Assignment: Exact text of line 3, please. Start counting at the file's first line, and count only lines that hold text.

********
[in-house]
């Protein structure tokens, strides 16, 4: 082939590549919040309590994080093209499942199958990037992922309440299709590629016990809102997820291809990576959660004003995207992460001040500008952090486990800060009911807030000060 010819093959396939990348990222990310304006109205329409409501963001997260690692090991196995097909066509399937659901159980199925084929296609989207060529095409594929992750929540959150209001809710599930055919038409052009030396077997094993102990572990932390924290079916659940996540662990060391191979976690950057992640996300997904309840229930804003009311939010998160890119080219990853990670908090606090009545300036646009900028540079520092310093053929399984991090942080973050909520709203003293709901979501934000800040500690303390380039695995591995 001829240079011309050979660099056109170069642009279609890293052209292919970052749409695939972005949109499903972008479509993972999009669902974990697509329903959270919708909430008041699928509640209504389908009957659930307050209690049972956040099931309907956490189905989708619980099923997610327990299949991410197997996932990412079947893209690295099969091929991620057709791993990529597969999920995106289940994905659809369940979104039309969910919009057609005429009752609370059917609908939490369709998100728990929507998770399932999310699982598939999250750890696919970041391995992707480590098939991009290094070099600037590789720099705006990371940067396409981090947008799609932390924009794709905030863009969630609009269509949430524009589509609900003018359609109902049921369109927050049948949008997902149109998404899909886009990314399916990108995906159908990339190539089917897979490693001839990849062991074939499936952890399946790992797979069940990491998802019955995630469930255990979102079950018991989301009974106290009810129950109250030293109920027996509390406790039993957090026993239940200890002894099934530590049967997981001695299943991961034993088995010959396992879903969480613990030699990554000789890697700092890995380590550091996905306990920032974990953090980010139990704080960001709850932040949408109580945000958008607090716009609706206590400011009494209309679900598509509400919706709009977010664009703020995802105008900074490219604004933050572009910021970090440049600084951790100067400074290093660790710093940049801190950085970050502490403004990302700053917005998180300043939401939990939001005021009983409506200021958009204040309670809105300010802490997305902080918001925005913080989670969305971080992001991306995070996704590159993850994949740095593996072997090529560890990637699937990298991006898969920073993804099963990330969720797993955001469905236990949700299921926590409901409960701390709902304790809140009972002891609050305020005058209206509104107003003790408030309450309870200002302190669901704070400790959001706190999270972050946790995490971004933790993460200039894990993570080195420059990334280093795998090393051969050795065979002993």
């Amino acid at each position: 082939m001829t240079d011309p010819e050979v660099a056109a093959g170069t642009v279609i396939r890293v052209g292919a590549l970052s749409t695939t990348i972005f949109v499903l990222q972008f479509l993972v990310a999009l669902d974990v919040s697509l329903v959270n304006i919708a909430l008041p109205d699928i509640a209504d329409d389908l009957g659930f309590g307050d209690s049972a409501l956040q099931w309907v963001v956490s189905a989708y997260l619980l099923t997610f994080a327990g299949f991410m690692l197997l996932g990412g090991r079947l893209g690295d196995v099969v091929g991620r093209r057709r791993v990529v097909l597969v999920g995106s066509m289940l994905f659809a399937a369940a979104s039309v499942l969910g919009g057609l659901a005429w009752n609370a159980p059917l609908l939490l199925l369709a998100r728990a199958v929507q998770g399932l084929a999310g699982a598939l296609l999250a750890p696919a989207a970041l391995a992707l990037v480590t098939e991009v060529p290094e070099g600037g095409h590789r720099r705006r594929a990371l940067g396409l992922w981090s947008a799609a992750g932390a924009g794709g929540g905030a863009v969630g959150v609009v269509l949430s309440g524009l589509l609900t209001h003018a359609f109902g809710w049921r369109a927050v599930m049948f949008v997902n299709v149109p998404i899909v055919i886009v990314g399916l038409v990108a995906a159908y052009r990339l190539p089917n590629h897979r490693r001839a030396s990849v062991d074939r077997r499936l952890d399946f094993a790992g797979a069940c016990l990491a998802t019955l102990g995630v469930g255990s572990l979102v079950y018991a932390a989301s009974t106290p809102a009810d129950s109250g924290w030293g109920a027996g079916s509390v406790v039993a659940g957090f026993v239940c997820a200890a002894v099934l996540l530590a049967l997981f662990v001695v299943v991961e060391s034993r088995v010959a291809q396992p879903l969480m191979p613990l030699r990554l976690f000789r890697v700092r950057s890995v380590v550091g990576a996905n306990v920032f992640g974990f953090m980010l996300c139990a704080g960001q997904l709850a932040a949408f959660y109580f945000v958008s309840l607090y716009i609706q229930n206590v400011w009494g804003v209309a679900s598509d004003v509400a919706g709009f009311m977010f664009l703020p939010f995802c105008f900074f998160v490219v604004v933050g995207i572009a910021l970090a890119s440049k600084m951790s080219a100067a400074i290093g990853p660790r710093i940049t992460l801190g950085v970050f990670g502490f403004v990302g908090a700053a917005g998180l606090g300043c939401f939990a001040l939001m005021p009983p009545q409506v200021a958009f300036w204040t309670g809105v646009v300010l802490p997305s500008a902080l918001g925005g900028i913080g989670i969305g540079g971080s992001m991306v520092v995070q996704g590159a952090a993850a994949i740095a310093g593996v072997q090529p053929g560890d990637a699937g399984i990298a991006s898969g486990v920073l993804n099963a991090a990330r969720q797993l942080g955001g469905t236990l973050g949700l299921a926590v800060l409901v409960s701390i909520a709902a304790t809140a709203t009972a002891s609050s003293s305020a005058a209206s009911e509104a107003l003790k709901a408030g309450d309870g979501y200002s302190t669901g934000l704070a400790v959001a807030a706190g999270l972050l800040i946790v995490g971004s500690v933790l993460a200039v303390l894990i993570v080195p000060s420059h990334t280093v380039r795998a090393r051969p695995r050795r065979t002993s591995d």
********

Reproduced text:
């Amino acid at each position: 082939m001829t240079d011309p010819e050979v660099a056109a093959g170069t642009v279609i396939r890293v052209g292919a590549l970052s749409t695939t990348i972005f949109v499903l990222q972008f479509l993972v990310a999009l669902d974990v919040s697509l329903v959270n304006i919708a909430l008041p109205d699928i509640a209504d329409d389908l009957g659930f309590g307050d209690s049972a409501l956040q099931w309907v963001v956490s189905a989708y997260l619980l099923t997610f994080a327990g299949f991410m690692l197997l996932g990412g090991r079947l893209g690295d196995v099969v091929g991620r093209r057709r791993v990529v097909l597969v999920g995106s066509m289940l994905f659809a399937a369940a979104s039309v499942l969910g919009g057609l659901a005429w009752n609370a159980p059917l609908l939490l199925l369709a998100r728990a199958v929507q998770g399932l084929a999310g699982a598939l296609l999250a750890p696919a989207a970041l391995a992707l990037v480590t098939e991009v060529p290094e070099g600037g095409h590789r720099r705006r594929a990371l940067g396409l992922w981090s947008a799609a992750g932390a924009g794709g929540g905030a863009v969630g959150v609009v269509l949430s309440g524009l589509l609900t209001h003018a359609f109902g809710w049921r369109a927050v599930m049948f949008v997902n299709v149109p998404i899909v055919i886009v990314g399916l038409v990108a995906a159908y052009r990339l190539p089917n590629h897979r490693r001839a030396s990849v062991d074939r077997r499936l952890d399946f094993a790992g797979a069940c016990l990491a998802t019955l102990g995630v469930g255990s572990l979102v079950y018991a932390a989301s009974t106290p809102a009810d129950s109250g924290w030293g109920a027996g079916s509390v406790v039993a659940g957090f026993v239940c997820a200890a002894v099934l996540l530590a049967l997981f662990v001695v299943v991961e060391s034993r088995v010959a291809q396992p879903l969480m191979p613990l030699r990554l976690f000789r890697v700092r950057s890995v380590v550091g990576a996905n306990v920032f992640g974990f953090m980010l996300c139990a704080g960001q997904l709850a932040a949408f959660y109580f945000v958008s309840l607090y716009i609706q229930n206590v400011w009494g804003v209309a679900s598509d004003v509400a919706g709009f009311m977010f664009l703020p939010f995802c105008f900074f998160v490219v604004v933050g995207i572009a910021l970090a890119s440049k600084m951790s080219a100067a400074i290093g990853p660790r710093i940049t992460l801190g950085v970050f990670g502490f403004v990302g908090a700053a917005g998180l606090g300043c939401f939990a001040l939001m005021p009983p009545q409506v200021a958009f300036w204040t309670g809105v646009v300010l802490p997305s500008a902080l918001g925005g900028i913080g989670i969305g540079g971080s992001m991306v520092v995070q996704g590159a952090a993850a994949i740095a310093g593996v072997q090529p053929g560890d990637a699937g399984i990298a991006s898969g486990v920073l993804n099963a991090a990330r969720q797993l942080g955001g469905t236990l973050g949700l299921a926590v800060l409901v409960s701390i909520a709902a304790t809140a709203t009972a002891s609050s003293s305020a005058a209206s009911e509104a107003l003790k709901a408030g309450d309870g979501y200002s302190t669901g934000l704070a400790v959001a807030a706190g999270l972050l800040i946790v995490g971004s500690v933790l993460a200039v303390l894990i993570v080195p000060s420059h990334t280093v380039r795998a090393r051969p695995r050795r065979t002993s591995d």